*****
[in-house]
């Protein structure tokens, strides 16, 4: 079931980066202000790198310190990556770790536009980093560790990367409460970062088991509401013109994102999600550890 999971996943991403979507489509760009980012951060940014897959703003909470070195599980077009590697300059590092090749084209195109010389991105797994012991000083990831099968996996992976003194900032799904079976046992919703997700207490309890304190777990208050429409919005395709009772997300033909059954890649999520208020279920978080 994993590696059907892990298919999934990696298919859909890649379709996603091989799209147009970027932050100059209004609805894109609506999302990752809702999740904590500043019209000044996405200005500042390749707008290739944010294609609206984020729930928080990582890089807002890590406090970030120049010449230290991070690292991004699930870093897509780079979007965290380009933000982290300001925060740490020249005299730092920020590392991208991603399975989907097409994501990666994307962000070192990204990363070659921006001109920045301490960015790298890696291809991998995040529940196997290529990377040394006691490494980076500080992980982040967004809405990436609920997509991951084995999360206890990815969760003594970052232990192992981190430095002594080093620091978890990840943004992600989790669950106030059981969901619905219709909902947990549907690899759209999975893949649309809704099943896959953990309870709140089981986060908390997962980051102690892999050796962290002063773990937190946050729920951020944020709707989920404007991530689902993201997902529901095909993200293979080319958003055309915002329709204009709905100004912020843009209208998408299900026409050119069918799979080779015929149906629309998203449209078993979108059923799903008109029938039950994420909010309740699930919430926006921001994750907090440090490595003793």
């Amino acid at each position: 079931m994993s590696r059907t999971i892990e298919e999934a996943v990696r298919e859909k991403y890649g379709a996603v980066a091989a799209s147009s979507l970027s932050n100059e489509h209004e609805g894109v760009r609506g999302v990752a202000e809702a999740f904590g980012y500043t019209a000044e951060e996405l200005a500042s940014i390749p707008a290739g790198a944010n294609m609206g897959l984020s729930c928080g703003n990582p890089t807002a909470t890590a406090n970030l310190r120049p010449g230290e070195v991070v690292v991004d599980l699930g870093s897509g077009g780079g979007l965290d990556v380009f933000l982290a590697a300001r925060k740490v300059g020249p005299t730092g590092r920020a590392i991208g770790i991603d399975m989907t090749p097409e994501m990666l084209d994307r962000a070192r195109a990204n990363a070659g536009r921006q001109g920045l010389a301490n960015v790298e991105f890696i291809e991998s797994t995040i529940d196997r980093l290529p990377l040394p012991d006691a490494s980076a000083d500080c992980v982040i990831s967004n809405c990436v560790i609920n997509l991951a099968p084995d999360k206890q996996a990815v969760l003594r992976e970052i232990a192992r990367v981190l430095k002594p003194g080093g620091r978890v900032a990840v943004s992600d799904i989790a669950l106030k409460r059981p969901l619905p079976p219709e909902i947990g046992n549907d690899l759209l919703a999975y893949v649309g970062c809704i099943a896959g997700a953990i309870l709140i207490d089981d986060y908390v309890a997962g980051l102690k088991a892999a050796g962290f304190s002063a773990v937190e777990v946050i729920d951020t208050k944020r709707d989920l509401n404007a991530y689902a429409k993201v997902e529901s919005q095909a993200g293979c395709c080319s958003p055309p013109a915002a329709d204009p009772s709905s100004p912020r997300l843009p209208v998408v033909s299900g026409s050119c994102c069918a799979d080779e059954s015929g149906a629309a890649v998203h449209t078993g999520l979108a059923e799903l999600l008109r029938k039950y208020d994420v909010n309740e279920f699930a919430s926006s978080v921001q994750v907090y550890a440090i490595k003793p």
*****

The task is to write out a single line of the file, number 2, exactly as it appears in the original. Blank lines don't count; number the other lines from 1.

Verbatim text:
């Protein structure tokens, strides 16, 4: 079931980066202000790198310190990556770790536009980093560790990367409460970062088991509401013109994102999600550890 999971996943991403979507489509760009980012951060940014897959703003909470070195599980077009590697300059590092090749084209195109010389991105797994012991000083990831099968996996992976003194900032799904079976046992919703997700207490309890304190777990208050429409919005395709009772997300033909059954890649999520208020279920978080 994993590696059907892990298919999934990696298919859909890649379709996603091989799209147009970027932050100059209004609805894109609506999302990752809702999740904590500043019209000044996405200005500042390749707008290739944010294609609206984020729930928080990582890089807002890590406090970030120049010449230290991070690292991004699930870093897509780079979007965290380009933000982290300001925060740490020249005299730092920020590392991208991603399975989907097409994501990666994307962000070192990204990363070659921006001109920045301490960015790298890696291809991998995040529940196997290529990377040394006691490494980076500080992980982040967004809405990436609920997509991951084995999360206890990815969760003594970052232990192992981190430095002594080093620091978890990840943004992600989790669950106030059981969901619905219709909902947990549907690899759209999975893949649309809704099943896959953990309870709140089981986060908390997962980051102690892999050796962290002063773990937190946050729920951020944020709707989920404007991530689902993201997902529901095909993200293979080319958003055309915002329709204009709905100004912020843009209208998408299900026409050119069918799979080779015929149906629309998203449209078993979108059923799903008109029938039950994420909010309740699930919430926006921001994750907090440090490595003793």